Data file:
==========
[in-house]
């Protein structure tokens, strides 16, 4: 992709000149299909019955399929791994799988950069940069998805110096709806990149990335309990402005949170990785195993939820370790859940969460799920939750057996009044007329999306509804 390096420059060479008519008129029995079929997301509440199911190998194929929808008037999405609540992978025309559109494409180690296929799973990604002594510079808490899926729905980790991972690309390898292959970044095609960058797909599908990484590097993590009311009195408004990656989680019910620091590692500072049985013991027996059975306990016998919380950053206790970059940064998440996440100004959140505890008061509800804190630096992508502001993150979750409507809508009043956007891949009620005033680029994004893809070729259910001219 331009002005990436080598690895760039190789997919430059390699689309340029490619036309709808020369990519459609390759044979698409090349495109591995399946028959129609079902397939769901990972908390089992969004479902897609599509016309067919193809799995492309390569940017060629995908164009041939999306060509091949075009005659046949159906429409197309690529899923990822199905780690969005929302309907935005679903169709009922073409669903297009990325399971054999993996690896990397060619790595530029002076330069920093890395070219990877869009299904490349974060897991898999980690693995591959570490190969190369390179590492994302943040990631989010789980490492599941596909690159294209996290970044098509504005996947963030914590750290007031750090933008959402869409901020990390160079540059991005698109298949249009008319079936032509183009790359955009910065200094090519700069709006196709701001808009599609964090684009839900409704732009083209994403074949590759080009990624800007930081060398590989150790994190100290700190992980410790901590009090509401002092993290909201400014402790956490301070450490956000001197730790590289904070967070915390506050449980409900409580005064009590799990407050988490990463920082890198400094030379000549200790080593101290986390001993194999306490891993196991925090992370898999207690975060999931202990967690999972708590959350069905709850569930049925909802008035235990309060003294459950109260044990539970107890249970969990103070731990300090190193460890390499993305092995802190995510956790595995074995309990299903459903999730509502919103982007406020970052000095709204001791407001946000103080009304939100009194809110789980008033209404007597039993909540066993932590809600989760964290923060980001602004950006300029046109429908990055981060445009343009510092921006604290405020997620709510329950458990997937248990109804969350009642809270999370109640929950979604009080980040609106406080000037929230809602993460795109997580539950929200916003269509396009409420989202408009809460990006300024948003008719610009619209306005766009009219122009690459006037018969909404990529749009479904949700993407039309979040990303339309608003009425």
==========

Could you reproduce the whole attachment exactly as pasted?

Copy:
[in-house]
């Protein structure tokens, strides 16, 4: 992709000149299909019955399929791994799988950069940069998805110096709806990149990335309990402005949170990785195993939820370790859940969460799920939750057996009044007329999306509804 390096420059060479008519008129029995079929997301509440199911190998194929929808008037999405609540992978025309559109494409180690296929799973990604002594510079808490899926729905980790991972690309390898292959970044095609960058797909599908990484590097993590009311009195408004990656989680019910620091590692500072049985013991027996059975306990016998919380950053206790970059940064998440996440100004959140505890008061509800804190630096992508502001993150979750409507809508009043956007891949009620005033680029994004893809070729259910001219 331009002005990436080598690895760039190789997919430059390699689309340029490619036309709808020369990519459609390759044979698409090349495109591995399946028959129609079902397939769901990972908390089992969004479902897609599509016309067919193809799995492309390569940017060629995908164009041939999306060509091949075009005659046949159906429409197309690529899923990822199905780690969005929302309907935005679903169709009922073409669903297009990325399971054999993996690896990397060619790595530029002076330069920093890395070219990877869009299904490349974060897991898999980690693995591959570490190969190369390179590492994302943040990631989010789980490492599941596909690159294209996290970044098509504005996947963030914590750290007031750090933008959402869409901020990390160079540059991005698109298949249009008319079936032509183009790359955009910065200094090519700069709006196709701001808009599609964090684009839900409704732009083209994403074949590759080009990624800007930081060398590989150790994190100290700190992980410790901590009090509401002092993290909201400014402790956490301070450490956000001197730790590289904070967070915390506050449980409900409580005064009590799990407050988490990463920082890198400094030379000549200790080593101290986390001993194999306490891993196991925090992370898999207690975060999931202990967690999972708590959350069905709850569930049925909802008035235990309060003294459950109260044990539970107890249970969990103070731990300090190193460890390499993305092995802190995510956790595995074995309990299903459903999730509502919103982007406020970052000095709204001791407001946000103080009304939100009194809110789980008033209404007597039993909540066993932590809600989760964290923060980001602004950006300029046109429908990055981060445009343009510092921006604290405020997620709510329950458990997937248990109804969350009642809270999370109640929950979604009080980040609106406080000037929230809602993460795109997580539950929200916003269509396009409420989202408009809460990006300024948003008719610009619209306005766009009219122009690459006037018969909404990529749009479904949700993407039309979040990303339309608003009425």